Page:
Cultural and Political Changes and Continuities in the Roman Empire – 100 C.E. to 1000 C.E.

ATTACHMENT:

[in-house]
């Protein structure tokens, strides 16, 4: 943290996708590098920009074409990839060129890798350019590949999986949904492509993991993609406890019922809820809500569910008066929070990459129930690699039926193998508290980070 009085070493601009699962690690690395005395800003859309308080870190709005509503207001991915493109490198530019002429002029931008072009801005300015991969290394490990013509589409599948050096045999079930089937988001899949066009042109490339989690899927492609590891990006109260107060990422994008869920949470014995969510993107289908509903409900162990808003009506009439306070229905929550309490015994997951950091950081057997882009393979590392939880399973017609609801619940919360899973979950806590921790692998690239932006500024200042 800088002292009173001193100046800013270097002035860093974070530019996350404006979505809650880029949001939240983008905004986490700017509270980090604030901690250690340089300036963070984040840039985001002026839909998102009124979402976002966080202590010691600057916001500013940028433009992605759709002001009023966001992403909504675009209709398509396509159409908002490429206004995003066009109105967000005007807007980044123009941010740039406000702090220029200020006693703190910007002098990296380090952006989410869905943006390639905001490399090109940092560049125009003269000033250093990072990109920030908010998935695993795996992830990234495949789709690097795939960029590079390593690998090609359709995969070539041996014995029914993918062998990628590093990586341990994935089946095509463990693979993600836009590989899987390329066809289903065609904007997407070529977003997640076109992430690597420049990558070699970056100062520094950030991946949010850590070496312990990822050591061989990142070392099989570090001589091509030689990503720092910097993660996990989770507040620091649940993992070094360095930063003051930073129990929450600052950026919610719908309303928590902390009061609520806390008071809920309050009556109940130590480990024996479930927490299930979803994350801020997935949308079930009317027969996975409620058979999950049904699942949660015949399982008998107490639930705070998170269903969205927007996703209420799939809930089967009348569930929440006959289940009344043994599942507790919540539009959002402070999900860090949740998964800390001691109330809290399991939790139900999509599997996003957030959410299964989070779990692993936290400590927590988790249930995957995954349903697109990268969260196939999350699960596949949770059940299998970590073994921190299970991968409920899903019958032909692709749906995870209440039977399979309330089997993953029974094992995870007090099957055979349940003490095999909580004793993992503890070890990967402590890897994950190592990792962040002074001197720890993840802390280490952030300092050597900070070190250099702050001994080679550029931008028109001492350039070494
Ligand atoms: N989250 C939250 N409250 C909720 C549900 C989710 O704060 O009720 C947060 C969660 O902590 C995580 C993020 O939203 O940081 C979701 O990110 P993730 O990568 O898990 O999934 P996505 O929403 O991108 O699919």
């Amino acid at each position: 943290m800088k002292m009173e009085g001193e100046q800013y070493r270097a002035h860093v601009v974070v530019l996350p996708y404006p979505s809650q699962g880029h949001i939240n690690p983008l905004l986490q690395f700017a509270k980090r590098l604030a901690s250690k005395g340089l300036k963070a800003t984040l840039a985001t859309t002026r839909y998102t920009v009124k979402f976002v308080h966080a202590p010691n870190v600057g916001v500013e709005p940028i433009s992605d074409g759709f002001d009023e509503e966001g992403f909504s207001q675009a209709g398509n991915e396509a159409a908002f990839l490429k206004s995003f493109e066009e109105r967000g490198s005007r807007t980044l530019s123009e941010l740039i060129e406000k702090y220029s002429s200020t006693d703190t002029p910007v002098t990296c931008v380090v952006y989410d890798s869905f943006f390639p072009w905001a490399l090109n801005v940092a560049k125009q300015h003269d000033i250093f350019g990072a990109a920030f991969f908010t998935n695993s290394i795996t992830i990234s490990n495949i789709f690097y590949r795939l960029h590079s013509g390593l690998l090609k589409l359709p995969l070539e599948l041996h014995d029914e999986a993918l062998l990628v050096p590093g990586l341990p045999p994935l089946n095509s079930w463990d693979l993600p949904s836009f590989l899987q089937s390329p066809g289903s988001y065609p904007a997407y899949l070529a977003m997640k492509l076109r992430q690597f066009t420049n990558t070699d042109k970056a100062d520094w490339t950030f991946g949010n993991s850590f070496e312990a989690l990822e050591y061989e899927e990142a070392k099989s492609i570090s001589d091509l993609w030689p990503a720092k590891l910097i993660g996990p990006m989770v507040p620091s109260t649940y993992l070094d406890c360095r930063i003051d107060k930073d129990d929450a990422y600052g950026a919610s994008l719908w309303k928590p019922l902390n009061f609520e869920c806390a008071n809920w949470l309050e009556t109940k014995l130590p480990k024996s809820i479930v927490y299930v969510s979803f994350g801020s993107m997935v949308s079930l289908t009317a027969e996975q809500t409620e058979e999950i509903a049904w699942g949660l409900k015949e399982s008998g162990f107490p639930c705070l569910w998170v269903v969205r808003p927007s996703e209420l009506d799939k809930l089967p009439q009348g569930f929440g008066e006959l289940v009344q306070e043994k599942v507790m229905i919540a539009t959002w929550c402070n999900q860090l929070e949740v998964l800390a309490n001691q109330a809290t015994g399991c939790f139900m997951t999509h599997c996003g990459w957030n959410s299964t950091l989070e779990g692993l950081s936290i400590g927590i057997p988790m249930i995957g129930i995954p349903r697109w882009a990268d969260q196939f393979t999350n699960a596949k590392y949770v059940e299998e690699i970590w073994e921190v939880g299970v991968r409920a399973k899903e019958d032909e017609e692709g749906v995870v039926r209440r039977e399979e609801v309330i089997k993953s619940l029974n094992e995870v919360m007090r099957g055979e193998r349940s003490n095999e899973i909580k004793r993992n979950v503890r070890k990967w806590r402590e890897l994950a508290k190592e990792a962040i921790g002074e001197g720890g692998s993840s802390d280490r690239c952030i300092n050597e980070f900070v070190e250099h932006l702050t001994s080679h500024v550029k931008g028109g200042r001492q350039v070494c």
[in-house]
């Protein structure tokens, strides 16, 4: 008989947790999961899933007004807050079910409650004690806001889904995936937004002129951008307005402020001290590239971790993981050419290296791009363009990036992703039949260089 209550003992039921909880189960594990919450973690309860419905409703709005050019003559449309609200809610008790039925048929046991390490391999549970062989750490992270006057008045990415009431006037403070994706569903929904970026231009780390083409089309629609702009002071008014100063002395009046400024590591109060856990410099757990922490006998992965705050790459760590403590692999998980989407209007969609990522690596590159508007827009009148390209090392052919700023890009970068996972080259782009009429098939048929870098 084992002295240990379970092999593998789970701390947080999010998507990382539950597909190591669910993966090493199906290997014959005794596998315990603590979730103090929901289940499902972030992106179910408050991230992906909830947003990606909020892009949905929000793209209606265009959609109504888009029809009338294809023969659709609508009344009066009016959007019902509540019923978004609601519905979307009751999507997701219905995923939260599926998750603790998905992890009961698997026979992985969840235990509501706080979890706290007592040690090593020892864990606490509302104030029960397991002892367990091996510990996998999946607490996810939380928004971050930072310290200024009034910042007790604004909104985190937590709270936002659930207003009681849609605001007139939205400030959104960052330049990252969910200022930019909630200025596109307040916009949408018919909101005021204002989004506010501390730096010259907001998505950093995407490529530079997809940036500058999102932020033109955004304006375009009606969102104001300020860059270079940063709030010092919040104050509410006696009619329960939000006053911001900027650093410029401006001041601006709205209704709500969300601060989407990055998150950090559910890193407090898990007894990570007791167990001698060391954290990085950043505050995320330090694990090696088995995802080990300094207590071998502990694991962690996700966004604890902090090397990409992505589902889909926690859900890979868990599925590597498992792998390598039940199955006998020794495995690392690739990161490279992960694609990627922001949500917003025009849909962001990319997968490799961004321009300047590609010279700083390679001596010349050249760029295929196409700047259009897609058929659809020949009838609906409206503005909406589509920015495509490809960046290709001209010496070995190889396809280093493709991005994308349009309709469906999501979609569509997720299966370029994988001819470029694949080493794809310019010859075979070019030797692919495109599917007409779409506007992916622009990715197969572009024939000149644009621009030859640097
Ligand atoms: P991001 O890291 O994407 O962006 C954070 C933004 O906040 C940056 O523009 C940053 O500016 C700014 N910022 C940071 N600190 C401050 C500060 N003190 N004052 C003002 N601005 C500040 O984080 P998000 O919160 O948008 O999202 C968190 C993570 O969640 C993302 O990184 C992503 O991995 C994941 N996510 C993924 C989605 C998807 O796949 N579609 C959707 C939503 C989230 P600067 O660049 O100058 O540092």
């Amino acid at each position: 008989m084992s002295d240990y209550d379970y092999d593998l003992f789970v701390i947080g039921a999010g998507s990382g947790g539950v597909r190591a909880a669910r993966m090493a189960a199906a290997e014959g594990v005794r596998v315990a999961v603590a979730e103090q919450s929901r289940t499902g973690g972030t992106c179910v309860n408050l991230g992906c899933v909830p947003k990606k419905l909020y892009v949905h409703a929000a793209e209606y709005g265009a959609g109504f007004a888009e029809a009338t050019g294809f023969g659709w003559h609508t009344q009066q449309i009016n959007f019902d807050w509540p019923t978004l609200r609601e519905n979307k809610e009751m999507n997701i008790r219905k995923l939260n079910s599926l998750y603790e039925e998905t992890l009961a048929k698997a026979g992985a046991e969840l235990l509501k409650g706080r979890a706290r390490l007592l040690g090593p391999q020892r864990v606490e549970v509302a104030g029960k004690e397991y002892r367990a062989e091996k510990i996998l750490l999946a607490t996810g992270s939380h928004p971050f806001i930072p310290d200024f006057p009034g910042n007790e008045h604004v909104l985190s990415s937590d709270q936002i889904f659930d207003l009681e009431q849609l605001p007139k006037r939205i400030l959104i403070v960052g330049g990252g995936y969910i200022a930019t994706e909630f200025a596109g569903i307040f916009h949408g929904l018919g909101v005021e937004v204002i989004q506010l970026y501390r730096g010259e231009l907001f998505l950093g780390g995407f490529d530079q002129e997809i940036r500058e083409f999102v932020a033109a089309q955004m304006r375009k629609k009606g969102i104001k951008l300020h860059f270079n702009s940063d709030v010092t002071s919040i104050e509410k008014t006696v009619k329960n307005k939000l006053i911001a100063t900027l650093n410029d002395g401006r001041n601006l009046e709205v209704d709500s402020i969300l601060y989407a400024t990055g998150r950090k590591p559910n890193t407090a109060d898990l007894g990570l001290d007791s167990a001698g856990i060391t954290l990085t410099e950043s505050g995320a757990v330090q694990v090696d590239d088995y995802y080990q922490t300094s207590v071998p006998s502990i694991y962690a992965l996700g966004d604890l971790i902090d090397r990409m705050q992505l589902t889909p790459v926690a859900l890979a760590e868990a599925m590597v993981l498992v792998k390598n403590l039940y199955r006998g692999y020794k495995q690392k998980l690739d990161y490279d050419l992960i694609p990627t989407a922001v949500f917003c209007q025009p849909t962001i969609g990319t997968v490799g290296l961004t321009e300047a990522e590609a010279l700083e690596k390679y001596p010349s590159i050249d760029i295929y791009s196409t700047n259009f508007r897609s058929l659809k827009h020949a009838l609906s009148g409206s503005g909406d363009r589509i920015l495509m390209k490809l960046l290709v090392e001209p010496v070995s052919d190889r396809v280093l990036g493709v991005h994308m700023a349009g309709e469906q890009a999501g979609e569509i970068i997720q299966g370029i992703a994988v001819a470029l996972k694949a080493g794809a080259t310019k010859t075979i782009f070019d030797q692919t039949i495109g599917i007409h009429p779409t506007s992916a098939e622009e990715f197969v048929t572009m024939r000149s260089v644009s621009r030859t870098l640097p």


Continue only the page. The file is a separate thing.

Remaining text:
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Two aspects of the Roman politics and culture change noticeably; the rise of Christianity, and the division of the empire which ended with an Eastern and a Western Roman Empire. Christianity altered the Roman lifestyle, while the decentralization of the Empire left Western Europe without a strong political system until the formation of the Holy Roman Empire. Although these changes marked the beginning of the Byzantine Empire, an important continuity shaped the Byzantine political attitude; the conservation of the Greco-Roman laws and ideas. When the Roman Empire split during the 3rd century, it was having both internal and external conflicts, unable to control its vast lands. The majority of the internal conflicts were caused by the shifting in religious practices and beliefs amongst the citizens, of which Christianity was a part of. The external conflicts consisted of the spreading diseases, and the ruler’s and representatives’ inability to manage the whole empire; especially when there were nomadic invasions from the west, from the Visigoths, Ostrogoths, Vandals and Franks, who were Germanic tribes that had adopted Christianity. The split of the Eastern and Western Roman Empire later on led to many other changes such as Christianity being pronounced as the Eastern Empire’s official religion by Emperor Theodosius, Constantine guaranteeing the freedom of practicing Christianity with the Edict of Milan, the change of the official language from Latin to Greek, the East and West Schism and eventually a seceded Empire. Christianity, as mentioned, caused internal conflict as well as the fall of the Roman Empire, but also provided a base for the Byzantine culture. Constantine tried to unite both empires with Christianity, and he was the one that supported the religion causing it to spread all over Europe and Asia more vehemently. The Roman Empire was based on a state-sponsored polytheistic belief system that entailed cults, ceremonies, and worshipping multiple Gods;...
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